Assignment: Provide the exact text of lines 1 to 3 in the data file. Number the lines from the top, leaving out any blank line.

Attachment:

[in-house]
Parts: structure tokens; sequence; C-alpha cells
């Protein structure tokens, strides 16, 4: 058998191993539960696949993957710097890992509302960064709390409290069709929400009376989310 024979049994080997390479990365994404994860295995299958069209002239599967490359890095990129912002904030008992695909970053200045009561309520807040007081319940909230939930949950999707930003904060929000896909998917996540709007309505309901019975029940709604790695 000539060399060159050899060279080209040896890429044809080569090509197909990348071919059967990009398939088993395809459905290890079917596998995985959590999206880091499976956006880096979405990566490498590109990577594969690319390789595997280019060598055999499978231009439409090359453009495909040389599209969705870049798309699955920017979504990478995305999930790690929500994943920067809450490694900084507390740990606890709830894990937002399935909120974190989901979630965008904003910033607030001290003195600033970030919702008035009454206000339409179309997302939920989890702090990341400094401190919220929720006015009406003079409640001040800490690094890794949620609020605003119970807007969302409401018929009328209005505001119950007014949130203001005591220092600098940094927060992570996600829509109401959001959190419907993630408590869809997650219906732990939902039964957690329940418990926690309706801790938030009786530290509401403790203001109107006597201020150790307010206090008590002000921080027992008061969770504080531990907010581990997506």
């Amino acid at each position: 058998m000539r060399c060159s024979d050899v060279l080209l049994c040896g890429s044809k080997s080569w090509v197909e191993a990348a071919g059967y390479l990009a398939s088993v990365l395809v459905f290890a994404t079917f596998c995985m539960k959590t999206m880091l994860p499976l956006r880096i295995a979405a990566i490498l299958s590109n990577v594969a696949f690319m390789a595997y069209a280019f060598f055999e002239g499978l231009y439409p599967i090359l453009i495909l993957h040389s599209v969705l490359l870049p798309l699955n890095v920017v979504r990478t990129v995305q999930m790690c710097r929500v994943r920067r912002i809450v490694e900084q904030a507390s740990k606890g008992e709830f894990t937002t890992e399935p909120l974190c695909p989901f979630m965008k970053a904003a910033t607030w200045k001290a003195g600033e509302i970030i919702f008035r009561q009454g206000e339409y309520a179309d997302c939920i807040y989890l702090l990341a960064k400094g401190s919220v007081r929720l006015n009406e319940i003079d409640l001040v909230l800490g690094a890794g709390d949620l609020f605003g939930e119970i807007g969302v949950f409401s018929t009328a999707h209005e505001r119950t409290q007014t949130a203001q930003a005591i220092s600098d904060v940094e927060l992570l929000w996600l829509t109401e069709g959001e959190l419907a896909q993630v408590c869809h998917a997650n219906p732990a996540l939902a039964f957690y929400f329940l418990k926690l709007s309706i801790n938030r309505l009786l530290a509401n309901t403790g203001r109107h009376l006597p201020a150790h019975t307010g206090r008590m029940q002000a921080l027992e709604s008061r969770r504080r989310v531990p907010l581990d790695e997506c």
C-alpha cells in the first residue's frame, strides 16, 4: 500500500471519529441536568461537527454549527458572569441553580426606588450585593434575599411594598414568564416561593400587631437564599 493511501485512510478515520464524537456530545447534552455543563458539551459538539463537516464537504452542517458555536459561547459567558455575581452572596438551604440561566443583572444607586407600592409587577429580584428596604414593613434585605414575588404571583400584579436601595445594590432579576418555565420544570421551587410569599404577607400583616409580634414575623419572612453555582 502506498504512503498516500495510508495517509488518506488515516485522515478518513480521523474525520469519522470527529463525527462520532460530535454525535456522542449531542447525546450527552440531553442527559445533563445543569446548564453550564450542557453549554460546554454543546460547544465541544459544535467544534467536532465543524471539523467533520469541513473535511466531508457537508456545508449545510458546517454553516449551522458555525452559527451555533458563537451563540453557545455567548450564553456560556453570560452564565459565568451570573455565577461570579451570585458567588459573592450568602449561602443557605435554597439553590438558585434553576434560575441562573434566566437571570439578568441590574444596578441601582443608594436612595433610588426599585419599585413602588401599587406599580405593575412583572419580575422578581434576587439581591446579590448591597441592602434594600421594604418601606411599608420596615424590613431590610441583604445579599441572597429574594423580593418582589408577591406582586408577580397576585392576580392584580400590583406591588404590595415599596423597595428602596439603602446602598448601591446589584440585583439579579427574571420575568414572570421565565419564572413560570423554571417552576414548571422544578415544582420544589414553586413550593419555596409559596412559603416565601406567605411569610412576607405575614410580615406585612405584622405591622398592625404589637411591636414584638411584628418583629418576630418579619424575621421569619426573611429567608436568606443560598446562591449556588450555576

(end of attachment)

[in-house]
Parts: structure tokens; sequence; C-alpha cells
């Protein structure tokens, strides 16, 4: 058998191993539960696949993957710097890992509302960064709390409290069709929400009376989310 024979049994080997390479990365994404994860295995299958069209002239599967490359890095990129912002904030008992695909970053200045009561309520807040007081319940909230939930949950999707930003904060929000896909998917996540709007309505309901019975029940709604790695 000539060399060159050899060279080209040896890429044809080569090509197909990348071919059967990009398939088993395809459905290890079917596998995985959590999206880091499976956006880096979405990566490498590109990577594969690319390789595997280019060598055999499978231009439409090359453009495909040389599209969705870049798309699955920017979504990478995305999930790690929500994943920067809450490694900084507390740990606890709830894990937002399935909120974190989901979630965008904003910033607030001290003195600033970030919702008035009454206000339409179309997302939920989890702090990341400094401190919220929720006015009406003079409640001040800490690094890794949620609020605003119970807007969302409401018929009328209005505001119950007014949130203001005591220092600098940094927060992570996600829509109401959001959190419907993630408590869809997650219906732990939902039964957690329940418990926690309706801790938030009786530290509401403790203001109107006597201020150790307010206090008590002000921080027992008061969770504080531990907010581990997506």